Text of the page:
More than £7,000 worth of digital goods could die with every millennial
30 September 2016
Ahead of Free Wills Month in October, new research from Royal London reveals more than £7,000 of digital goods could die with every millennial (18 to 34 year olds).
Owners of digital-only goods are being urged to consider their digital legacy, with just two in five (39%) millennials understanding that when you buy digital-only goods, like e-books, digital music or films, in many cases you are only buying a licence to access them. This means that they cannot be passed on when you die as access to digital goods dies with the individual who bought them.
Today’s millennials are the biggest consumers of digital goods, which have only widely been available for around a decade. Analysis from Royal London shows millennials on average spend £11.06 a month on digital goods, such as e-books, music and films, making them the biggest spenders. Over the course of a lifetime, this means that someone aged 34 today could build up a digital legacy of up to £7,700 which cannot be passed on to friends and family.
On hearing that they lose ownership of their digital films, music or e-books on death, one in four (25%) millennials said they will now consider buying more CDs, DVDs or physical books instead of downloading them. A smaller number said they will now also check the licenses before they buy any digital goods (5%) or invest in other services such as streaming music or films (8%).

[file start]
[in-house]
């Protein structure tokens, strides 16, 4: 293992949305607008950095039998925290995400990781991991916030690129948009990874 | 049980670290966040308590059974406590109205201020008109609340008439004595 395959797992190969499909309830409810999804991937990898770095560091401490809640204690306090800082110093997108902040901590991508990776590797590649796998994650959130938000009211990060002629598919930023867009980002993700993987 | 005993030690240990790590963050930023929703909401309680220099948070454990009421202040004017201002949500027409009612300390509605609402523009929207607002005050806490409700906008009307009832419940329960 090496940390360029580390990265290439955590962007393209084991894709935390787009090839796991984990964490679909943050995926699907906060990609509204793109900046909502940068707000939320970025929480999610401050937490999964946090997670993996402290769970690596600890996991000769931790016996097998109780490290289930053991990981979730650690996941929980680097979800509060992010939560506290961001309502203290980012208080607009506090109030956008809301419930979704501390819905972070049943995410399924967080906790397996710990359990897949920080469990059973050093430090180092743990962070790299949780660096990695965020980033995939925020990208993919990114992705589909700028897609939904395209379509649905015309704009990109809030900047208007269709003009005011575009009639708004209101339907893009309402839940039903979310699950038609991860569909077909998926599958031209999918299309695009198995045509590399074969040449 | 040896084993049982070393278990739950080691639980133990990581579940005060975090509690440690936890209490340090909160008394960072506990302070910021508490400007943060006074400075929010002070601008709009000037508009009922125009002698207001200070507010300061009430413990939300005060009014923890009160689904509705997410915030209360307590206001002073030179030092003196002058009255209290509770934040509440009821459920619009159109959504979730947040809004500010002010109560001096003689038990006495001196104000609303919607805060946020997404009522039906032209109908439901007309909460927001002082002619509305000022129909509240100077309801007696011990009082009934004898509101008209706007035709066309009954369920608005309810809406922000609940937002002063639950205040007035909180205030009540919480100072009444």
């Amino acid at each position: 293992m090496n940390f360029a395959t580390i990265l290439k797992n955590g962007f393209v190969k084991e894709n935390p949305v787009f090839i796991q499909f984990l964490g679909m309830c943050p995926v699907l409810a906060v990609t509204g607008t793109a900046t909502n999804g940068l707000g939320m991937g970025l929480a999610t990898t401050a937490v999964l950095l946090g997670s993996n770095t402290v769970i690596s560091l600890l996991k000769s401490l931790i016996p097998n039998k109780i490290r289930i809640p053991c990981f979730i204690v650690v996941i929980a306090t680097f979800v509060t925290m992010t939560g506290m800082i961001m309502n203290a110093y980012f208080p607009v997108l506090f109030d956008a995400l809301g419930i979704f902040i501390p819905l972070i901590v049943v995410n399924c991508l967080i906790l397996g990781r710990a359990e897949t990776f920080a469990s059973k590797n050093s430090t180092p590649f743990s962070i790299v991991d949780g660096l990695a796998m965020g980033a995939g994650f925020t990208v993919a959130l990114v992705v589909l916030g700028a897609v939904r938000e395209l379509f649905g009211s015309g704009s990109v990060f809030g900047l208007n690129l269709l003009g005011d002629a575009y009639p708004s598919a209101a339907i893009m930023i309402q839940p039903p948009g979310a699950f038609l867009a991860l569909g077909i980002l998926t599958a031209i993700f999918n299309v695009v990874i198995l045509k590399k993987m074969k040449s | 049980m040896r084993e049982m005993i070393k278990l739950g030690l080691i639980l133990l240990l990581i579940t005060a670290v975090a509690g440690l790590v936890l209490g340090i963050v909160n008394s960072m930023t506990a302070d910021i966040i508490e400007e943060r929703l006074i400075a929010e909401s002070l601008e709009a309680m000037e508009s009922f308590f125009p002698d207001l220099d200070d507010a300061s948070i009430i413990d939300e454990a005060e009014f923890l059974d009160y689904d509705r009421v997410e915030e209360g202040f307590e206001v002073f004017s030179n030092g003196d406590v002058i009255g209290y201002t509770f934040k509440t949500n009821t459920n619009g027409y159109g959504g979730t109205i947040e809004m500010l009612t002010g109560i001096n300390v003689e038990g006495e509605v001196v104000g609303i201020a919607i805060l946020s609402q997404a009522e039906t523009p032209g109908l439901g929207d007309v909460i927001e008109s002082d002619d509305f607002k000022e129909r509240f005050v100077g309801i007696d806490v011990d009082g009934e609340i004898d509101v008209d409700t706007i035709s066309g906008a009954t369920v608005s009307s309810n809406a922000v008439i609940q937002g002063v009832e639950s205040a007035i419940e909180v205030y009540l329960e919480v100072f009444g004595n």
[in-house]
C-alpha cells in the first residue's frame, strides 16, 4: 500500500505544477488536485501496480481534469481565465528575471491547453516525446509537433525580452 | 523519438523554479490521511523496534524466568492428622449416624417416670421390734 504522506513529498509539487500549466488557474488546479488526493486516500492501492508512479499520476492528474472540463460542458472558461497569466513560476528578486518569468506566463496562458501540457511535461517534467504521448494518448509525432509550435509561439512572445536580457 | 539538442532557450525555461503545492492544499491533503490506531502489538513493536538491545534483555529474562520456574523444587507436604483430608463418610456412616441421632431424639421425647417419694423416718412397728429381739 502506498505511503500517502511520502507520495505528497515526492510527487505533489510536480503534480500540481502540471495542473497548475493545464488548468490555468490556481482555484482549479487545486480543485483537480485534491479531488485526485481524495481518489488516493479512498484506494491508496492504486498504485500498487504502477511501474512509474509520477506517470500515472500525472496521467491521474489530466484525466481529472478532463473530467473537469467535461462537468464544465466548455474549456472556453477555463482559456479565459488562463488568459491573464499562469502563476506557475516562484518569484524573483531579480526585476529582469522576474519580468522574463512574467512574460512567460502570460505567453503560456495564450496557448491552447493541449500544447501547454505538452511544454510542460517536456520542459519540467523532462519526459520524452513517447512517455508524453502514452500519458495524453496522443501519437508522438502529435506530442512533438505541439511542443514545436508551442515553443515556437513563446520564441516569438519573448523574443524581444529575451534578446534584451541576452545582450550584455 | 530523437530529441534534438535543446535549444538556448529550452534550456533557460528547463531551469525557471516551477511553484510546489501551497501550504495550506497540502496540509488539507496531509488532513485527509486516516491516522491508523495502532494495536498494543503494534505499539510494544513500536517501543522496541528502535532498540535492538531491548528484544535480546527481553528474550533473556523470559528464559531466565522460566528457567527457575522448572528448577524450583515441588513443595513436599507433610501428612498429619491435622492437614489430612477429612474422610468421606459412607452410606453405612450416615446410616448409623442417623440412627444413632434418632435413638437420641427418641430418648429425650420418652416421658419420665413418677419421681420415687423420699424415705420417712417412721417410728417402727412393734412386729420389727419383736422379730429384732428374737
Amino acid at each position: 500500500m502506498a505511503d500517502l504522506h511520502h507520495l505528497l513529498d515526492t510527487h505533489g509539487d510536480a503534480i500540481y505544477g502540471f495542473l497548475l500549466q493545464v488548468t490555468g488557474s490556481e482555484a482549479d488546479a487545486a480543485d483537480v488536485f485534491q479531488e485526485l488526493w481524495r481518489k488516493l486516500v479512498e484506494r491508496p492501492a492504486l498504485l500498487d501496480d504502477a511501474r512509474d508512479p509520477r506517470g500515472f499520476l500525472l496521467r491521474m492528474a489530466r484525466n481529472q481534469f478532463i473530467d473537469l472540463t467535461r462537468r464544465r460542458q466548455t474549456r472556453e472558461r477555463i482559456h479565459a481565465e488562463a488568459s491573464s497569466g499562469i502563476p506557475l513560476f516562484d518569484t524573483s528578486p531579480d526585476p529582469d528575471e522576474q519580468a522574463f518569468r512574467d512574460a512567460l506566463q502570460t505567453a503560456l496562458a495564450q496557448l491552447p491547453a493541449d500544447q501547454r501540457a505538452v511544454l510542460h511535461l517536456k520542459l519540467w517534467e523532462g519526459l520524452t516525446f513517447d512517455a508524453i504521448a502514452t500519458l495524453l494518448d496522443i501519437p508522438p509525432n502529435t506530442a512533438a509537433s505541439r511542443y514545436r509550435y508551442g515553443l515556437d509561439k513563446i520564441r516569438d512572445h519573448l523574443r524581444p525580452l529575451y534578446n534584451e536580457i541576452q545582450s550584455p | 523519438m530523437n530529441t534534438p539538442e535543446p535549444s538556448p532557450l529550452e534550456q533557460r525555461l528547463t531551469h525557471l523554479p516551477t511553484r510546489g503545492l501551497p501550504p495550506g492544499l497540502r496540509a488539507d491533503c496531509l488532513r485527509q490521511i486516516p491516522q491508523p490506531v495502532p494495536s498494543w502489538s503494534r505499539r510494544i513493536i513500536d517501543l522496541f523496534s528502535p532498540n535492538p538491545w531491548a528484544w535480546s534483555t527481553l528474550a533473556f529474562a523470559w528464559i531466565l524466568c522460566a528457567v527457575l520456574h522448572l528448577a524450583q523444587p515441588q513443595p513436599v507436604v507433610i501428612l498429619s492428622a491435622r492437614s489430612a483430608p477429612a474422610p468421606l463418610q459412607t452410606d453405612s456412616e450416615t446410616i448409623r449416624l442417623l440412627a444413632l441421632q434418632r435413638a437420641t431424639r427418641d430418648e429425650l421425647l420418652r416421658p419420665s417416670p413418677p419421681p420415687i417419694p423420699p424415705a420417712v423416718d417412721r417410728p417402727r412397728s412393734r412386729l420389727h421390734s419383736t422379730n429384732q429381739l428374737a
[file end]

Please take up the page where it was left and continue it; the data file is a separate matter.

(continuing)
Royal London’s consumer spokesperson, Mona Patel, said:
“With today’s millennials living in a digital age it is not surprising that they are spending thousands of pounds on digital downloads, such as e-books and music. Many may be surprised to know that some of these purchases cannot be passed on, as rights to access the goods dies with them. While this may prompt some consumers to change their buying behaviour we also hope it will make people take stock of the goods they do own which can be left to loved ones and consider including them in a will. We appreciate that for many millennials the need for a will may feel like a lifetime away but as with all things financial you can never start planning too early.”
- ENDS –
For further information please contact:
0207 506 6585
Notes to editors:
- Opinium on behalf of Royal London surveyed 2,002 adults between 13 and 15 September. The sample has been weighted to reflect a nationally representative audience.
- Free Wills Month in October allows over 55s to have their simple wills written or updated by participating solicitors in England, Scotland and Wales. For more information, visit http://freewillsmonth.org.uk/
- Data from Ofcom shows digital usage of films, books and music has been steadily on the rise for a number of years, with the sale of digital goods growing by more than 11% since 2014 and accounting for more than 46% of the market. In TV and films, the ‘download to own’ market, where customer can download a film or TV show and watch it as many times as they like, has grown from £33 million in 2009 to £155 million in 2015. Last year the use of e-books made up almost 31% of the book sales market.
About Royal London:
Royal London is the largest mutual life, pensions and investment company in the UK, with Group funds under management of £93.8 billion. Group businesses provide around 9.1 million policies and employ 3,106 people. (Figures quoted are as at 30 June 2016).